It is only natural that in developing countries with lots of poverty economic forces play a key role and that is precisely why revenues from tourism are so important for the key nature areas in sub-Saharan Africa. And on a managerial and operational level, the presence of tourism in nature areas also has the benefit of more eyes on the ground which reduces poaching in these areas. As a pioneering company going into new areas we have seen that at work multiple times with our own business.
WTTC: Can you explain more about what you call your 'collaborative conservation' approach?
Jeroen Harderwijk: What we mean by taking a collaborative conservation approach is working with all stakeholders in an ecosystem on a sensible area plan for that area. In other words, tourism partners, local communities, local authorities, game control entities and NGOs should all be aligned and work on the key priorities for that ecosystem.
The tourism industry is by nature quite fragmented, which only increases the need for collaboration. When you do get the joint vision and planning and cooperation in place, the prospects for nature areas can improve substantially, and even be turned around from being in a loss-making and deteriorating state to an economically profitable and sustainable one benefiting nature and local people alike. When that is achieved it is the most rewarding thing.
WTTC: You talk about your efforts to be a 'net-positive' business. How do you ensure that your business is not just sustainable, but is indeed 'net positive' in terms of impact?
Jeroen Harderwijk: That’s actually relatively straightforward in our business of upmarket safari tourism. The negative impact can be kept to a minimum by having a light eco-footprint in all camps and activities. The positive impact, on the other hand, can be enormous, with more than 2 full-time employees per bed; US$ 60-120 in direct contributions per guest-night to national parks and reserves; and then the various other contributions to the local economy in the form of local purchases, taxes and levies, etc.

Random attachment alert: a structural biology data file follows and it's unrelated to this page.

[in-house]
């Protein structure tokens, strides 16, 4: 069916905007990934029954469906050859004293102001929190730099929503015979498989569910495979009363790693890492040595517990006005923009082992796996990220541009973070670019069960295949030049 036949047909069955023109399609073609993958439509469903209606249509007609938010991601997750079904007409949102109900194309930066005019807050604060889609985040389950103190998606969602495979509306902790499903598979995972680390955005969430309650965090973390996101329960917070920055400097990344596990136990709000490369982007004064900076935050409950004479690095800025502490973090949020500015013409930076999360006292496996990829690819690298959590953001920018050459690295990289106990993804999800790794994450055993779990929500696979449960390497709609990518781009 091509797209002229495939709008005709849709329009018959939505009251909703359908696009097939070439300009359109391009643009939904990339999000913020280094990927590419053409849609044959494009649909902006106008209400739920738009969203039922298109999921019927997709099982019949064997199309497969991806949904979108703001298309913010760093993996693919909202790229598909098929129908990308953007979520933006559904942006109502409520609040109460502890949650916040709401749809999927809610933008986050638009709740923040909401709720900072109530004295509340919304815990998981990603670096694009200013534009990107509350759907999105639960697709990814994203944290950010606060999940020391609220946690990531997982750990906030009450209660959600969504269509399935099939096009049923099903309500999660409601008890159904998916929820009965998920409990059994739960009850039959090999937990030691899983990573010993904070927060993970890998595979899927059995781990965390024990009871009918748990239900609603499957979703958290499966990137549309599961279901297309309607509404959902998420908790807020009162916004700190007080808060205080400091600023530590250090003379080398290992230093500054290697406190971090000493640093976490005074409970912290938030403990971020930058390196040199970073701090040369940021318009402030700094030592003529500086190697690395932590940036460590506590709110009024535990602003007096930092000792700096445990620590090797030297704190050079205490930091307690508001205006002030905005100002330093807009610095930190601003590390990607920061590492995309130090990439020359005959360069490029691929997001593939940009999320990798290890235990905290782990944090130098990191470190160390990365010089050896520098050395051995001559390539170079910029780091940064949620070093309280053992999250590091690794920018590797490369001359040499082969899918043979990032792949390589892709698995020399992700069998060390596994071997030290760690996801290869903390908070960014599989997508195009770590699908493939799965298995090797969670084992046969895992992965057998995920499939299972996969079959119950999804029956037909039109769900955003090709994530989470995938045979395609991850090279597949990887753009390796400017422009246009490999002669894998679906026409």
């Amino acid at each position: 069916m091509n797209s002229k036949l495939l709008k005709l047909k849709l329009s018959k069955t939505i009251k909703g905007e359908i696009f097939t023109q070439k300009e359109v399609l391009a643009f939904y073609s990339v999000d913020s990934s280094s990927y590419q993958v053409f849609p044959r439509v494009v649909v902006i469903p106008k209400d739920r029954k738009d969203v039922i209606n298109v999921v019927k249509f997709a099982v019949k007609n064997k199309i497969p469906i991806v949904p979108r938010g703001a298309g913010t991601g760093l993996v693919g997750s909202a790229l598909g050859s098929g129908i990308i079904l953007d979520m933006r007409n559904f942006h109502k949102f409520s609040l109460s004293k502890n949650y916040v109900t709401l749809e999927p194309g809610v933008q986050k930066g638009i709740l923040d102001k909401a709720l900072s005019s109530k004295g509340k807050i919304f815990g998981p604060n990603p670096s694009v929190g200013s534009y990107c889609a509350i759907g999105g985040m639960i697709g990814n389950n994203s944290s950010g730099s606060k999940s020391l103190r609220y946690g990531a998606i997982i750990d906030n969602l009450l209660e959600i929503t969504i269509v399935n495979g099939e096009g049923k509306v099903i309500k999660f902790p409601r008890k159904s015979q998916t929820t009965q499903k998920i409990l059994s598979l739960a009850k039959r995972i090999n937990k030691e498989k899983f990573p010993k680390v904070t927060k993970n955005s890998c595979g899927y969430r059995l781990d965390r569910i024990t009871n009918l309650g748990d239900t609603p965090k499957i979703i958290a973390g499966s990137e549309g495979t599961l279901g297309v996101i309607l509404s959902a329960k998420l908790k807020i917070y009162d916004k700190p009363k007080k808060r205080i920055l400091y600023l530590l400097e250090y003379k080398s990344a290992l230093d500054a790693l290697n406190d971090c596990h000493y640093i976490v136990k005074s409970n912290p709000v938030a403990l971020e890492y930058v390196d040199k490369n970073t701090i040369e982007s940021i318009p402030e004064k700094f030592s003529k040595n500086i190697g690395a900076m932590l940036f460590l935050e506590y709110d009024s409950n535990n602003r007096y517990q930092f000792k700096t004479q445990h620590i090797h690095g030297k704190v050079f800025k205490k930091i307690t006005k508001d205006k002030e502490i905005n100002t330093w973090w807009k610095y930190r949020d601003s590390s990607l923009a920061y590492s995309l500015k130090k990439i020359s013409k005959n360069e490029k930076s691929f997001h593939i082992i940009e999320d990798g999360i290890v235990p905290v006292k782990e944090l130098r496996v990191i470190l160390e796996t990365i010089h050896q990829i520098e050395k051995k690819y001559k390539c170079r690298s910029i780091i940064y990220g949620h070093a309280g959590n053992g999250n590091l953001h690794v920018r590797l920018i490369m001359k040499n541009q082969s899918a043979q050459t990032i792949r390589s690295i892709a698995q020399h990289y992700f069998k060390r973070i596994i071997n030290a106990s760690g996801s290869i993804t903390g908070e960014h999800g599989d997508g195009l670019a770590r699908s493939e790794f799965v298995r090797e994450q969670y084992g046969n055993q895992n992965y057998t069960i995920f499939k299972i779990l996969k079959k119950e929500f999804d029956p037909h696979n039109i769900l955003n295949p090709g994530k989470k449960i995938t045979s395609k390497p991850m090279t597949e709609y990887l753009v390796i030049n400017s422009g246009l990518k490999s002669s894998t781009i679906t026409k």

In addition, we have a guest experience approach whereby we create awareness amongst all our guests about the various conservation and community projects in the area. Both the awareness and the donations from many guests through our ‘Asilia Giving’ platform benefit these projects. Finally, all our managers spend 5-10% of their time on our positive impact projects and initiatives.
WTTC: Thank you for your time and best wishes for your work in sustainable tourism.
WTTC now publishing long form travel features on Medium
WTTC has recently begun publishing in depth features and opinion pieces on Medium, a website dedicated to providing thought-provoking content online. WTTC's articles on Medium focus on meaningful travel stories, responsible travel, and other important issues within the sector.
Among the recent features WTTC has published there are "What Does Modern Responsible Tourism Look Like in Kenya?" where Shannon O'Donnell describes time spent in Kenya and at the Maji Moto Cultural Camp. There's also the self explanatory "Fixing Voluntourism: Building the Ark".
One of the latest posts focuses on the travel industry and its role in combating climate change: Accountability and Responsibility: How the Travel & Tourism Sector is Combating Climate Change.
When you follow the WTTC account on Medium, you will be notified every time WTTC shares a new article. The stories are also shared through WTTC's Engage page: wttc.org/engage
TreadRight Foundation Receives 2015 World Tourism Award
The TreadRight Foundation has won a 2015 World Tourism Award, presented at World Travel Market in London this November. Celebrating its 18th anniversary, the World Tourism Award was inaugurated in 1997 to recognise organisations, destinations, and attractions for outstanding initiatives related to the travel and tourism industry, and for fostering sustainable tourism and developing programmes that give back to local communities.
TreadRight, which was a Tourism for Tomorrow Awards strategic partner for 10 years to 2014, was recognised for its mission to promote sustainable travel through conservation, leadership, and education. To date, TreadRight has supported more than 35 sustainable tourism projects worldwide that have helped in many ways, ranging from saving wildlife, or conserving heritage sites, to providing clean drinking water. Partners over the years have included WildAid, the Sea Turtle Conservancy, WHOLE WORLD Water, WWF, Conservation International and many more. This past year saw TreadRight introduce the TreadRight Wildlife Initiative and the TreadRight Heritage Initiative, each providing a more specific focus to the foundation's approach to issues of sustainability.